tiful than most "movie stars," she lights up the screen in her own manner: via sheer intensity and commitment. You can easily under-
stand why a "looker" like Fürmann would find himself in her thrall.

Movies based on historical events run the risk of audiences already knowing the outcome. American audiences, however, will be unfamiliar with this one, so the finale will retain every drop of suspense and surprise. Along the way, you'll see some interesting sights (a funeral that takes place during a climb) and thought-provoking encounters (what comes first, the photo journalist or the human being?). The award-winning screenplay and camerawork combine to make some rather incredible logistics understandable. Finally, it's the little things you'll marvel over: the difficulty, for instance, of getting frozen hands to move a rope.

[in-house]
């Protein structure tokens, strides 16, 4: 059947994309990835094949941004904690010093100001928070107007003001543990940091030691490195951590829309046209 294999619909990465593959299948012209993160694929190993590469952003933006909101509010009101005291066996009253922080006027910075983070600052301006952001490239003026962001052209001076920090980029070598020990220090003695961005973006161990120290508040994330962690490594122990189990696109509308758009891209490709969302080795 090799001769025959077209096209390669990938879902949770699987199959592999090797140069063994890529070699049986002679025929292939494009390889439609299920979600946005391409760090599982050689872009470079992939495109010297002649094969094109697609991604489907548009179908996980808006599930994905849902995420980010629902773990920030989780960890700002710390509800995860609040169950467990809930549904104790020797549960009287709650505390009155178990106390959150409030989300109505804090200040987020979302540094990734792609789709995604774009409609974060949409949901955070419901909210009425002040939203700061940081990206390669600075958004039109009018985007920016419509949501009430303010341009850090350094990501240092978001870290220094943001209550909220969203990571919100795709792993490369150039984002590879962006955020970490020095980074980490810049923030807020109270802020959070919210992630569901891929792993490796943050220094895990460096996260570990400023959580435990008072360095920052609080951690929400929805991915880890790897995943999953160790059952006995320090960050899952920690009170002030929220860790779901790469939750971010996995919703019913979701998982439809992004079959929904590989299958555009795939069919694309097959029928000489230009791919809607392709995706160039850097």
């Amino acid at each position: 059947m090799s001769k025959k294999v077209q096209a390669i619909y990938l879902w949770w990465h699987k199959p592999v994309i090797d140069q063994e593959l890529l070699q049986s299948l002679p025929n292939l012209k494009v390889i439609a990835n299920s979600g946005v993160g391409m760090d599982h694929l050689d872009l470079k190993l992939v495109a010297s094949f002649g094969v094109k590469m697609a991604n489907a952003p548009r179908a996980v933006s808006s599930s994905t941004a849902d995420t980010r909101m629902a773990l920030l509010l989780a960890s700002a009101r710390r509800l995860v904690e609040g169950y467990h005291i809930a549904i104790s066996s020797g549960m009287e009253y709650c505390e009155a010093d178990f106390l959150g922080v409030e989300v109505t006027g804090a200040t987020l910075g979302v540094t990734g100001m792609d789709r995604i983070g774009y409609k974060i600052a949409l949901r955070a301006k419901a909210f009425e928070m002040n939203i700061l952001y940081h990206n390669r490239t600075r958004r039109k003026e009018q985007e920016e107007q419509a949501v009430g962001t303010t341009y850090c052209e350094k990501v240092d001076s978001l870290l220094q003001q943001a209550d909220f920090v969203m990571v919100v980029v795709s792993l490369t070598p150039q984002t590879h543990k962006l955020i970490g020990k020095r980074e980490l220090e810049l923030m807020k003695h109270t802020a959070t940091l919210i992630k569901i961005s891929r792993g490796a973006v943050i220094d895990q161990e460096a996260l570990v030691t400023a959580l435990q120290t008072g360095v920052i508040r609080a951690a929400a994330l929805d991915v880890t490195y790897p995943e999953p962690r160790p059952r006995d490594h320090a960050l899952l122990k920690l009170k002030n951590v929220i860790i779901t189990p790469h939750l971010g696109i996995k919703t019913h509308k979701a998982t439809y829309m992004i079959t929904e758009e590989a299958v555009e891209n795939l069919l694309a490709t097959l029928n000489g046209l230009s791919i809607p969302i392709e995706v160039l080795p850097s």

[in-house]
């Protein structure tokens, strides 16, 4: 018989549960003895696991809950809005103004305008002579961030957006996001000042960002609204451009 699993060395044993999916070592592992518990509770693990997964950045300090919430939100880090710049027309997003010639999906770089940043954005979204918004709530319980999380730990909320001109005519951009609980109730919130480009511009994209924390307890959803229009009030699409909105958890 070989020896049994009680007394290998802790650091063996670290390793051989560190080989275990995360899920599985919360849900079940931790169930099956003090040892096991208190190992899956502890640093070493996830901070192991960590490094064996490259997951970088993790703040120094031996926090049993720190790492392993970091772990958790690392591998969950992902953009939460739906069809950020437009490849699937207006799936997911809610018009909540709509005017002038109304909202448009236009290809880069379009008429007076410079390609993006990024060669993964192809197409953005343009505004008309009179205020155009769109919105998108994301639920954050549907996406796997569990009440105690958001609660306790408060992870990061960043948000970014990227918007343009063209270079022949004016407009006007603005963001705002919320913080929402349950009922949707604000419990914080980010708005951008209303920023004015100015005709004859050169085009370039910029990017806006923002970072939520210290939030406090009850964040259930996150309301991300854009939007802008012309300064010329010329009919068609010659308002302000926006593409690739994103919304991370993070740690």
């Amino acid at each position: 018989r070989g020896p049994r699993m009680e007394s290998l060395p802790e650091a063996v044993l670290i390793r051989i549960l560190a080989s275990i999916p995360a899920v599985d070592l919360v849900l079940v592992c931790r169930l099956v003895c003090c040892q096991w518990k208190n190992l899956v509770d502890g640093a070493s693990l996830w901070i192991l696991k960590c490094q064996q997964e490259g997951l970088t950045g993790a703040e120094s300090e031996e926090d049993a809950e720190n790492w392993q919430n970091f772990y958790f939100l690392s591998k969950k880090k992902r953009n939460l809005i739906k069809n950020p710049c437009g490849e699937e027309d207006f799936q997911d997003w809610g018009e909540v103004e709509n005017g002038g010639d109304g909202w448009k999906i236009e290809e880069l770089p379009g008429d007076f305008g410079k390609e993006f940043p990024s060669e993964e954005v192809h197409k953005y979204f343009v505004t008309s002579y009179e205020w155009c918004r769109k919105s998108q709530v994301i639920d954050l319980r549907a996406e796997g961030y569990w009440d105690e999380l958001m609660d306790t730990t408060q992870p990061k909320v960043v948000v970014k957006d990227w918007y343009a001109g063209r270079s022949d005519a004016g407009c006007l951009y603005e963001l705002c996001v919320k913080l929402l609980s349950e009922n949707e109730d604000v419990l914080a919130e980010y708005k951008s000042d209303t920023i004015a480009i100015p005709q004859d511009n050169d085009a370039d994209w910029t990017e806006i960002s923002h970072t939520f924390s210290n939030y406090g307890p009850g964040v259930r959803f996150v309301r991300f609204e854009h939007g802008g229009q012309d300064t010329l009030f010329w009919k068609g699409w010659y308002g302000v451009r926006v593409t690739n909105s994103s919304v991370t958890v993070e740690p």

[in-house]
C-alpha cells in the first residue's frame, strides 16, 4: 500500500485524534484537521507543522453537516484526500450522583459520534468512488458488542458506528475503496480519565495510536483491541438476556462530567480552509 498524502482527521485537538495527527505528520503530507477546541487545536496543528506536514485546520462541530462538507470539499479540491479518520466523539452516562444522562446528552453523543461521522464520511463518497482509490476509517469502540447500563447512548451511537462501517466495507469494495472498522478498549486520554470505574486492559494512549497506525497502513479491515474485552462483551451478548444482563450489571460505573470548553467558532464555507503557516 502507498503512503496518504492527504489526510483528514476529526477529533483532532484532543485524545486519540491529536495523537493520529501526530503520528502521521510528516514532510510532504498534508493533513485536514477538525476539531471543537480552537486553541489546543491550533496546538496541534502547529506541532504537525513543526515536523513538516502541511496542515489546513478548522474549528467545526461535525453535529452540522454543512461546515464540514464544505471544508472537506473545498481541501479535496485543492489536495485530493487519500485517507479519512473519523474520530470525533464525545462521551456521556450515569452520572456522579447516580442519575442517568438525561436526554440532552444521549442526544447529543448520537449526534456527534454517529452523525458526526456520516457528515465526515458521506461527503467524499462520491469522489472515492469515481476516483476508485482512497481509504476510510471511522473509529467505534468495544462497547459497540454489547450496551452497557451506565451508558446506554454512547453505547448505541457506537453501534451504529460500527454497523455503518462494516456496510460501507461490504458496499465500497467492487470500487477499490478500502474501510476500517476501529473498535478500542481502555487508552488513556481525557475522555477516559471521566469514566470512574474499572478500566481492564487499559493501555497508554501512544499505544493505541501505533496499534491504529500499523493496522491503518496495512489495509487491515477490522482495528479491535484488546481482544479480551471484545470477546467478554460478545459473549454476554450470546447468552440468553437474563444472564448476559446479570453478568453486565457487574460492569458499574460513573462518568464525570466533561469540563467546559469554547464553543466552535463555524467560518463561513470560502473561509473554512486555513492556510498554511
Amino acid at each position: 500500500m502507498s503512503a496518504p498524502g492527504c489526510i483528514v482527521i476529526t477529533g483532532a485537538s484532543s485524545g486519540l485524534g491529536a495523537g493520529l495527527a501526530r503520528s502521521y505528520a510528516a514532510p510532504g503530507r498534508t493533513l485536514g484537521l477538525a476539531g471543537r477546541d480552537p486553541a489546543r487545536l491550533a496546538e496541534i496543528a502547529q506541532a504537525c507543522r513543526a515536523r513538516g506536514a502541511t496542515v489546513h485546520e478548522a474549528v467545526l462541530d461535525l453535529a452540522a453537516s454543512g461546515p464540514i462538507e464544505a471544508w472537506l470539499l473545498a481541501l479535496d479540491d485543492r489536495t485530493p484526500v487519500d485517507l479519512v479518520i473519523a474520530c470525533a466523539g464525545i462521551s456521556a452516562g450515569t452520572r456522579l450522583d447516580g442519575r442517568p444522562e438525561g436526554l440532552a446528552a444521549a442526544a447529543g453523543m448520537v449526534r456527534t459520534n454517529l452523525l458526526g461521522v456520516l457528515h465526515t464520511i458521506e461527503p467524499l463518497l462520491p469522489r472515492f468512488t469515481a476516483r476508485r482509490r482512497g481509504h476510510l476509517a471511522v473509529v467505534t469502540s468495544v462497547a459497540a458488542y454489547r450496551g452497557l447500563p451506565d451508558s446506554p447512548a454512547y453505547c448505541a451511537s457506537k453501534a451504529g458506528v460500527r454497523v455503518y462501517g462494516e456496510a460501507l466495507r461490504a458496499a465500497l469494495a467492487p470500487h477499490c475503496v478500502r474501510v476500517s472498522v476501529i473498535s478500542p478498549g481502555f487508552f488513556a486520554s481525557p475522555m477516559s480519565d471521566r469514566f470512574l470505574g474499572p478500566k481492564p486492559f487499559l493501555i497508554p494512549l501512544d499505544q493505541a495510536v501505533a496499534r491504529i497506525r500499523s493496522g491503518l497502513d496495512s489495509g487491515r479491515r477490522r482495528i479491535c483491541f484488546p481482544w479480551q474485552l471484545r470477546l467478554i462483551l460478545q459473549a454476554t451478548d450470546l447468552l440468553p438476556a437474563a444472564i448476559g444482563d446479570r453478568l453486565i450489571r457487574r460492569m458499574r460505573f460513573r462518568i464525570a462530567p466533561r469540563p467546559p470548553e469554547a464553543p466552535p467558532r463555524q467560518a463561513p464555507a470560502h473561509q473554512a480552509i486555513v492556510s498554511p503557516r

North Face, from Music Box Films, opens in New York City Friday, January 29, at the Beekman, Lincoln Plaza Cinemas and Landmark's Sunshine. Additional playdates -- theaters and cities -- can be found by clicking here then scrolling down.